the lessons learned – Zolder B.V.

by Prapattimynk, Monday, 12 February 2024 (2 weeks ago)
the lessons learned – Zolder B.V.



Wesley Neelen
– 12 feb 2024

The beginning of January we released a new way to detect AiTM attacks on your Microsoft 365 environment. In just one month, we are protecting over 100 tenants with this new approach.

We were able to protect so many tenants in a short time due to our existing customers of the Attic app. Also, our previous blog resulted in many sign-ups to didsomeoneclone.me. This blog describes the lessons learned until now.

More phishing attempts then expected

Our system detects more AiTM phishing sites then I expected. In one month, we detected 162 phishing attempts on the 100+ tenants. This includes some users testing our system. But most of them are legit (AiTM) phishing attacks. As expected, larger organizations / tenants receive the most detections. Sometimes, this are a few detections a day per tenant.

False positives

We expected a low number of false positives when launching the new technique. Because nobody should include / iframe their Microsoft login page somewhere else. But you never know.

In the month up and running, we detected a total of six false positives. The false positives are other Microsoft domains that loaded our pixel on some way, triggering our system. Luckily, we already implemented a whitelisting feature in our didsomeoneclone.me backend, so excluding the false positives in our system was just a few clicks. This prevents all users from receiving alerts fromt those domains.

Some examples of false positive domains:

  • login.microsoft.com
  • tasks.office.com
  • autologon.microsoftazuread-sso.com

Microsoft Sandboxes

This was an interesting finding: we received a high number of detections that were triggered by IP-addresses that are owned by Microsoft. We spotted a pattern like this:

In other words: the phishing site was visited by a Victim originating from a Microsoft IP-address. Also, this was specific to some tenants. Not all tenants seem to have this issue. What happens here?

After some analyses, we do think that Microsoft Sandboxes are visiting our links, whenever they appear in user mailboxes. The sandboxes, are visiting the phishing website. This triggers our detection: win! Not everyone is receiving those detection, because not all tenants have the functionality due to missing licenses.

We don’t want to send notifications to our customer when Microsoft Sandboxes trigger our detection. Because it’s not a real victim falling into a phishing attack. We added a feature to the didsomeoneclone.me backend, that allows us to exclude those IP-addresses from the notifications.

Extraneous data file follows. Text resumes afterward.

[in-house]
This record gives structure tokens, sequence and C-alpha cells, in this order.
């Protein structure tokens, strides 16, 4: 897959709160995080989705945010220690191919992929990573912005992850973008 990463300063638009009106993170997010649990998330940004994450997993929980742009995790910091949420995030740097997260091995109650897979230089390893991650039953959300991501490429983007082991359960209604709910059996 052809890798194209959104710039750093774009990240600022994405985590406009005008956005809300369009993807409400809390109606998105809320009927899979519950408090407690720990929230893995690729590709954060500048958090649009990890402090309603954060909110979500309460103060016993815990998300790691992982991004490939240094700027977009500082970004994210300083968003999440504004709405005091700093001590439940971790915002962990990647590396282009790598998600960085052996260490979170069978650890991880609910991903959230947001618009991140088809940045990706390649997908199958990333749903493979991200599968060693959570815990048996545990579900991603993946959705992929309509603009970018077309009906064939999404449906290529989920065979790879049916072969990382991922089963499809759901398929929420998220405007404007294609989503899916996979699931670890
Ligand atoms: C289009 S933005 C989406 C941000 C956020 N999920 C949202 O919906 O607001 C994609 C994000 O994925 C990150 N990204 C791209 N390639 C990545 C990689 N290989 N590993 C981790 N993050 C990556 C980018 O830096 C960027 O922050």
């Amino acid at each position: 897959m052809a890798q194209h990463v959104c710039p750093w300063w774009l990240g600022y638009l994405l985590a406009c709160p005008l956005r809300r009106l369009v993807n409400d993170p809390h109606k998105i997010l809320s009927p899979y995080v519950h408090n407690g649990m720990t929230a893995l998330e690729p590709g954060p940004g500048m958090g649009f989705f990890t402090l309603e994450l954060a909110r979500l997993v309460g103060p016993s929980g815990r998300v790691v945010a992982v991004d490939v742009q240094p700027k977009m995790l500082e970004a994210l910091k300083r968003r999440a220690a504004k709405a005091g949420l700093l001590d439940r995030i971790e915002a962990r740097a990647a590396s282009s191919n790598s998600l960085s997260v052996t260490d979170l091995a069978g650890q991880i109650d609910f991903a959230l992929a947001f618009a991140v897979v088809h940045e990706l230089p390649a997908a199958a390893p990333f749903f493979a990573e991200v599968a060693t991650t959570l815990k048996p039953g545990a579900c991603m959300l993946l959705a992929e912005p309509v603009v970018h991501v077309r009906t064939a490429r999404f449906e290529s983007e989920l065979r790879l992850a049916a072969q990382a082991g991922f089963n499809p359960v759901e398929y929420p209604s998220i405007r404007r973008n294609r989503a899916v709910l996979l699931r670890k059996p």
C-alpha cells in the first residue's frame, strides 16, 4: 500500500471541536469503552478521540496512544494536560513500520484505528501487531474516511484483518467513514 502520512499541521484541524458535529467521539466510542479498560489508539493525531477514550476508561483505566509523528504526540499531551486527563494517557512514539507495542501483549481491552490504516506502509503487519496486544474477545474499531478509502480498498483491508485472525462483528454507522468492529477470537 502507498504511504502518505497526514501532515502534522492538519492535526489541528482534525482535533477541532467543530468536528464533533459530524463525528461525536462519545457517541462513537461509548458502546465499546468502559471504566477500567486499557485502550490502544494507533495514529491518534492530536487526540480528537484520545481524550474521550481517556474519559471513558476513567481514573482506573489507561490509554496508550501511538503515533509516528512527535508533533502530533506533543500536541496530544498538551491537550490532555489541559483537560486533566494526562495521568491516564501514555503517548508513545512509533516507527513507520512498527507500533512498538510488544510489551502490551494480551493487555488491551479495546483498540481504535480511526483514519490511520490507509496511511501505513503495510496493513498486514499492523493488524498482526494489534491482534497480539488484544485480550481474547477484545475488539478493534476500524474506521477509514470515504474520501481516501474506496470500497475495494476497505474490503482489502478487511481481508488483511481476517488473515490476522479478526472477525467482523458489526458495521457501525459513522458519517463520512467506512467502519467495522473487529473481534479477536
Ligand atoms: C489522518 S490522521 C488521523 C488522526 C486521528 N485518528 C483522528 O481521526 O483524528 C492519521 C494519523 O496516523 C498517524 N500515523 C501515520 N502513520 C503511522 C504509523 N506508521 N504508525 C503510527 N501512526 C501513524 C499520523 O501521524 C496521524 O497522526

It’s important to us that customer only receive alerts when it matters.

Browser-in-the-Browser

We ran a test running a new BITB phishing approach. With a Browser-in-the-Browser phishing attack, a Microsoft login page is embedded within another page, imitating a complete browser window. The following GIF shows the concept really well:

We tried this attack against a Microsoft tenant protected with our technique. A cool fact is that our trick & system also detects these kind of phishing attacks. Another win 😊

This screenshots shows our pixel being loaded:

Our first non-public phishing framework

A few days ago we detected our first AiTM framework that is not a default Evilginx install, or any other public framework. We love to research such framework to look how they are implemented.

The framework seems to be related to a specific hacking group. It’s using purely PHP to create a proxy between the victim and Microsoft. The proxy implementation seems to be obtained from this webshell. They also integrated an anti-robot solution to prevent being detected by bots.

Interesting fact: this phishing site is now online for 5 days. Not detected by Microsoft Safelinks. So the anti-robot technique, seems to be effective. Because, default Evilginx instances are taken down very quickly, as they are known.

Developing a fingerprinting tool

As mentioned, we love to investigate trends like AiTM. This new system gives us interesting insights, but also a lot of information. Therefor, Rik, started developing a fingerprinting tool. This allows us to fingerprint every AiTM site that appears online. It attempts to fingerprint the site using a database of indicators. The database with indicators and “clubs” is growing every day. This allows us to track the individual actors. This is an example of the results:

Conclusion

To be continued…. we will continue our research.



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